"It is one step," Trey noted. "One step out of many. I know the value of each step. I pray that you see them as well." He was faltering in his breath, but he did not show it. The experience had been taxing, and his session with Rejon equally so. He wanted this meeting to end. Seeking last comments before arrival at Mollwan, he bade them to their quarters once more and went back to the Measures room after seeing Phan off in on of the ship’s pods. He watched the purple stream of light as the pod sped out of view, and then relaxed into a nearby seat.
An urging to hear from Qantas crept into his mind.
Did I say earlier that Atelier was Omoxian? He was not. He was Vitell, and presently Umecit was compelled to consult with him. The rebel spirit that set him apart from his fellow Vitell at times was quelling, and he needed an outlet. Atelier was a warrior as he was, the alternate in that clan for Vitell representation within the Five. He had lost favor, however, when he began to spend more and more time among the Omoxi on their satellite world of Etan. His studies there had tempered a restless mind, but he was still a loose cannon. That is why Umecit trusted him.
Umecit had a private terminal installed aboard the Ardor for private communications, in the Measures room, and to this he now made his way. He did not notice the reshaped wall then, but a latent memory of something wrong would resurface when Haxed did. He always scrambled his signal, even within the ship’s own system, and the long-distance call to Atelier went unmonitored and unnoted.
"Greetings, my brother," he said as Atelier’s image flickered onto the screen.
"It has been a while," Atelier returned. "Is all well?"
"If it were not, I wouldn’t simply be calling you," Umecit said. "No, there is simply a troubling note in the air. I am concerned that all will not be well for long."
"The Vanadi?" As strong as the connection was between the system-mates of Hoise, there always lingered a simmering of doubt.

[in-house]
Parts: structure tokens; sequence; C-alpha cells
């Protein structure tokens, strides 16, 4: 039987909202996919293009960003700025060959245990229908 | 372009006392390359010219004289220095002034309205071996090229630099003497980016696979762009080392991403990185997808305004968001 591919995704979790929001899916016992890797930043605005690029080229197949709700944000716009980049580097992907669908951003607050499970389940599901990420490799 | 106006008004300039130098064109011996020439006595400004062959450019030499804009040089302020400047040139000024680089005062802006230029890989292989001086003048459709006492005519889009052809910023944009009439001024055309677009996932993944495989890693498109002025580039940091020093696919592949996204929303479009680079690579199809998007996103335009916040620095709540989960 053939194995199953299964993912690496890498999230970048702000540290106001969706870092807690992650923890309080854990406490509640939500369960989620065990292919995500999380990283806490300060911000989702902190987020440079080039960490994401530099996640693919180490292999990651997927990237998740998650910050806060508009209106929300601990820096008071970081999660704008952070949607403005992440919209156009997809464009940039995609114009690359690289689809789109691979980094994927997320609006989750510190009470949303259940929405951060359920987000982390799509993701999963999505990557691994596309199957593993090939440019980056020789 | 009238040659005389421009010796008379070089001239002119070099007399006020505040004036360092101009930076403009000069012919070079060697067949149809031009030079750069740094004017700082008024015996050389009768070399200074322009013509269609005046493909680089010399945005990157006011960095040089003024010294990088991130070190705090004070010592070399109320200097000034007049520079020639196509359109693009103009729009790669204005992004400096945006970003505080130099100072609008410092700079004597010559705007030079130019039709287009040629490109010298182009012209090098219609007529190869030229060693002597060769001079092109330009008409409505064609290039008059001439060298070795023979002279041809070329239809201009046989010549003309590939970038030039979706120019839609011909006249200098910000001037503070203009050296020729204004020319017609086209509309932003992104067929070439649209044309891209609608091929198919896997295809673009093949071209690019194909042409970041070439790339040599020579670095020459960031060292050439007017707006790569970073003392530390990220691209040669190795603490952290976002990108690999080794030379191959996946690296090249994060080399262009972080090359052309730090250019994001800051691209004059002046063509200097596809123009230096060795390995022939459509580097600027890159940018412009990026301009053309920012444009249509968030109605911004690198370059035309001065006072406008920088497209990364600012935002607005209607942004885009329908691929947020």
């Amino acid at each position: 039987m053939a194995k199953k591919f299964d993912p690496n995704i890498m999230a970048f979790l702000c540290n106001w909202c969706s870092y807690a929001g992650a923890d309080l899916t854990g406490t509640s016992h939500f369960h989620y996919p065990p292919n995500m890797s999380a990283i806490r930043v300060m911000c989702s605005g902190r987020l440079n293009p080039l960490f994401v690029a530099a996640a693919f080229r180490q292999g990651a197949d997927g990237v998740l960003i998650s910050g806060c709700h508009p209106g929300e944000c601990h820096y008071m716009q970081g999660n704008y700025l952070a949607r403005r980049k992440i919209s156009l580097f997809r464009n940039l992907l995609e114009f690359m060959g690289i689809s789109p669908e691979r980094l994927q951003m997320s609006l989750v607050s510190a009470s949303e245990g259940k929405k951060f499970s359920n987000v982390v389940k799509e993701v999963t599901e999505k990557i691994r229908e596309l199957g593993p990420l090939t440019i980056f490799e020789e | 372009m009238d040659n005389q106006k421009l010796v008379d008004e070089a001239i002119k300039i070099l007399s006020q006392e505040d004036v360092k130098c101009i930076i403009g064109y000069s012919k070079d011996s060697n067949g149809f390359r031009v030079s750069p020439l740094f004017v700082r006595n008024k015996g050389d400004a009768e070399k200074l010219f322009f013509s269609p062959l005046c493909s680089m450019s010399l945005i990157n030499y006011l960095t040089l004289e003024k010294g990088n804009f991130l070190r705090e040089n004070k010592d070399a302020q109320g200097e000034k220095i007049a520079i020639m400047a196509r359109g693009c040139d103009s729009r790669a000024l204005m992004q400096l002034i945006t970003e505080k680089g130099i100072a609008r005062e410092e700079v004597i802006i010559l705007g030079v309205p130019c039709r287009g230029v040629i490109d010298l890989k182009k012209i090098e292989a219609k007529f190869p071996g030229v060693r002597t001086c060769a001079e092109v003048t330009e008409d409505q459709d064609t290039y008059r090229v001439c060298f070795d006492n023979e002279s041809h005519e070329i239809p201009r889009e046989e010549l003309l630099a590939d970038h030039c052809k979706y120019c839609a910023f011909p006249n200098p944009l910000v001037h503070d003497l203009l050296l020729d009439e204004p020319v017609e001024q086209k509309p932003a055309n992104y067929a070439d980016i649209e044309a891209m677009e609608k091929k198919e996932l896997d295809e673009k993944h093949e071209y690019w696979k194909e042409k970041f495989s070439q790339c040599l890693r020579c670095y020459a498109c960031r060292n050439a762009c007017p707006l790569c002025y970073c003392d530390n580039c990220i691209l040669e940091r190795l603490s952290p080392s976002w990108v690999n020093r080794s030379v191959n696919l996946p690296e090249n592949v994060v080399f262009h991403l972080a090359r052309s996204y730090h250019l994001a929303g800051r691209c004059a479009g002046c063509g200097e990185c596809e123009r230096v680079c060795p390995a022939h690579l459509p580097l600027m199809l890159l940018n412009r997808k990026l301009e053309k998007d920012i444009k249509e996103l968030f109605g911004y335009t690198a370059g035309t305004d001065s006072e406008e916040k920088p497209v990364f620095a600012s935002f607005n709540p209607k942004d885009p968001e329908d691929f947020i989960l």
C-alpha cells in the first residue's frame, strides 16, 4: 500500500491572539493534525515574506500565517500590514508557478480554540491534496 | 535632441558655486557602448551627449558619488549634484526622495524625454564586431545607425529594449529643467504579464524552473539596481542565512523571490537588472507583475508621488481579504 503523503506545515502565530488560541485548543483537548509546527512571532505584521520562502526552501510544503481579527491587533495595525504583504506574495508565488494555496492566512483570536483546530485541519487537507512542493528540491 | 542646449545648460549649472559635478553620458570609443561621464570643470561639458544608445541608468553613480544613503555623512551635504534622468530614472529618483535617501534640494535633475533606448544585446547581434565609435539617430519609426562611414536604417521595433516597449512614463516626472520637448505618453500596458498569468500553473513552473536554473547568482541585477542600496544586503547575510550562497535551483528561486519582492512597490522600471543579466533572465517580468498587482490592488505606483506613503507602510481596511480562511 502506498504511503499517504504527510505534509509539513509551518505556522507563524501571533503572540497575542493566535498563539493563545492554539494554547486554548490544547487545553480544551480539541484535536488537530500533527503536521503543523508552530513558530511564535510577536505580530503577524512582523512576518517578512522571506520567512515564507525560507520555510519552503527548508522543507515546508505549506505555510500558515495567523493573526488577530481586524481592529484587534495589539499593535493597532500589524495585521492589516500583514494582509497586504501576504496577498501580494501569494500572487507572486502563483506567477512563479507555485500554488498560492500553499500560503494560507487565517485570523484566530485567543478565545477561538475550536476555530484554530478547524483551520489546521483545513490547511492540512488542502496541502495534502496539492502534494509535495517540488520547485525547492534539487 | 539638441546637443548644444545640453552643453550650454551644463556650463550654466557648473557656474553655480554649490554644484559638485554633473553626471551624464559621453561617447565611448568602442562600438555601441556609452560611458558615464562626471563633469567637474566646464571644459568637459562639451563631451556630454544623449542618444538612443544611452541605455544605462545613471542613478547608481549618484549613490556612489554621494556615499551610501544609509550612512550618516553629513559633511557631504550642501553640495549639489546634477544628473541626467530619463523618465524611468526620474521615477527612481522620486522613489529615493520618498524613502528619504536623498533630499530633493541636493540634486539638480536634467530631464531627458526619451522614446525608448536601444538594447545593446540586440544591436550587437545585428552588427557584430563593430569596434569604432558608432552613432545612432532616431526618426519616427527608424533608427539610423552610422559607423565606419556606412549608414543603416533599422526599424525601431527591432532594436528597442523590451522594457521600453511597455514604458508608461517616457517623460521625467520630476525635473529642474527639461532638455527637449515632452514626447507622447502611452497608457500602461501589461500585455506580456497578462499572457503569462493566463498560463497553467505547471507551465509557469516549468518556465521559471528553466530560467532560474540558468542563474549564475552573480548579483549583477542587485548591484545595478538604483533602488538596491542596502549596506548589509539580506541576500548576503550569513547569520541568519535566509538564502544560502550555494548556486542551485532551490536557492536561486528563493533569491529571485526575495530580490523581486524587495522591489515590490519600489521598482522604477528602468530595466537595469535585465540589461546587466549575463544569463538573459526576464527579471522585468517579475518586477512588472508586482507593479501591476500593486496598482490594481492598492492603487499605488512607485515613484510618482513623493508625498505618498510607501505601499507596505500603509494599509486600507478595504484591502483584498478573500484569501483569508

"No, the Tikanni. And possible our fearless leader," Umecit stated. "There is little to be certain of at this point, but perhaps both. Trey has remained isolated from us for much of the voyage, and he has meetings with Phan away from the group. Too often."
"It has been suggested among the Council that there should be a sixth individual added, pending on the outcome of the Mollwan talks," Atelier revealed. The Council was the collection of ambassadors of the Quadian races who governed all operations.
"You are one of the selected?"
"I have faith that you’ll be picked."
"You don’t need faith." Confidence was another Vitell trait, but it cannot be certain that confidence was behind Atelier’s assertion. The conversation continued, right up to the first sirens in proximity to their destination. Umecit gained assurances in the future of the mission, and all the while Trey overheard, his mind still sensitive to probing, however unconscious the engagement might have been. He grew more concerned by the moment at the solution of the Five, but he said nothing.
Final preparations were made, and Trey left with Haxed for the planet surface. There they were met by the chief Obdurate delegation, one of the Grenegar family, Dryad; Lecithin, a representative of the Obdurate leaders themselves; and Sangaree, an independent figure, mandated by an agreement with the Vanadi Commonwealth. Each wore the traditional negotiation vestments, neutral white, of their people. Accompanying them was a retinue Trey could not distinguish into factions. Perhaps it was a blend of all three, perhaps it belonged solely to the Obdurate. This much was certain: Sangaree bore a vaguely apathetic look, which could have meant any number of things for the proceedings. Lecithin was a blank slate, which Trey took for rapt determination. Dryad was most troubling. Unlike the family he had left behind on Stringfellow, he had the mark of sinister misgiving, of mistrust. Trey wondered if any of this boded well. He would find out soon enough.
Trey was dressed in his best robes, the deepest orange on the Omoxian color schema. Haxed, like his brethren, wore white. Greetings exchanged, they retired to the debating foyer, a centrifugal room not fifty paces off from where they had stood upon arrival.
Trey cleared his thoughts of all external concerns.
© copyright 2001-2003 by Sean "Waterloo" McKenna